Photo courtesy of Women United.
The basket of toilet paper, oven mitts and aluminum foil meant so much to Lolita Stephens.
For the single mother, not only was it the accumulation of months of taking classes to equip her for financial stability and home ownership, working full-time and saving up for a down payment, it represented a bright future for Stephens and her children as well as a supportive community of friends.
“It was a big change, but I was taking it all in,” Stephens said, who had spent years shifting addresses and living in financial insecurity. “To finally be stable was a big, big, overwhelming achievement that I’d been aiming for for a long time.”
Stephens is one of the many women that Women United has helped through their Welcome Home initiative.
Last year, Women United, an affiliate of United Way of Central Alabama, launched their signature initiative, Project Welcome Home, a partnership with United Way’s Individual Development Account program and Habitat for Humanity, to help first-time homeowners.
“Home ownership affects every part of their family’s lives, having a permanent address so that their kids are going to school and staying in a school system, having a neighborhood with a support system around you,” said Jessica Hightower, United Way’s director of major gifts.
With IDA, women take classes designed to build assets and develop skills for financial self-sufficiency and work to save $2,000, which they can then use as a down payment on a house through Habitat for Humanity. A community sponsor matches the $2,000 and a grant provides another $2,000, which gives the new homeowner $6,000.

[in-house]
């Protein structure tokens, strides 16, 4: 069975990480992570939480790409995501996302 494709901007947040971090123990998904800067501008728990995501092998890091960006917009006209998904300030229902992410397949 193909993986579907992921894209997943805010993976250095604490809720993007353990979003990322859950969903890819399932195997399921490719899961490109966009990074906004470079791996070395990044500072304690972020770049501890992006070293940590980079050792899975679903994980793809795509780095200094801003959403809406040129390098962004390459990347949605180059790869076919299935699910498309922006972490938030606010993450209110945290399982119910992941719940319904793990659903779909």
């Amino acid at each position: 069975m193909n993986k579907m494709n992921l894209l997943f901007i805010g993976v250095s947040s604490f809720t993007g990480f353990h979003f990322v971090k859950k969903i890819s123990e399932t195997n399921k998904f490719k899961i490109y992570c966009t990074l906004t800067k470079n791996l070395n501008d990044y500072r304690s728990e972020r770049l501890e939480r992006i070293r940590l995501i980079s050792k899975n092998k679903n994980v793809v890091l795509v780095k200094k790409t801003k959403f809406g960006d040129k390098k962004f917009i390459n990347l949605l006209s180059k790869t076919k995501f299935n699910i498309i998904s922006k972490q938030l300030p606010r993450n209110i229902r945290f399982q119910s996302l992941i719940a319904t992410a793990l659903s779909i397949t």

Unfortunately, after all the expenses a house incurs, women frequently lack enough money for basic household items, which is why Women United started Project Welcome Home. After a woman purchases her house, members of Women United give her a basket with necessities such as cleaning supplies, tissues and garbage cans.
“As women are getting their homes, we started thinking about that first run to the store and how much money we spend just on the basic things you need for a new home,” Hightower said. “So we started to put these baskets together to give to new homeowners.”
Last year, at Habitat for Humanity’s home dedication, 13 women received keys to their new homes, Bibles, blessings and Welcome Home baskets. This year, the event will be held on Sept. 1.
“What we’re trying to do is draw attention to the power of women in philanthropy and the impact they can have and fun they can have while doing it,” said Samuetta Nesbitt, senior vice president of public relations for United Way.
Stephens stays connected with the organization, volunteering for Habitat for Humanity.
“I always want to give back from now on,” she said. “You’ve got to step out on faith and do not say that you can’t do it, because they’re going to help you do it ... You have to just be determined and stay focused and not lose track of what you have to look forward to.”
Women United will be holding Project Welcome Home Shopping Night on Sept. 22 at The Summit. A percentage of sales will go toward Project Welcome Home. People also can donate online or learn more at uwca.org.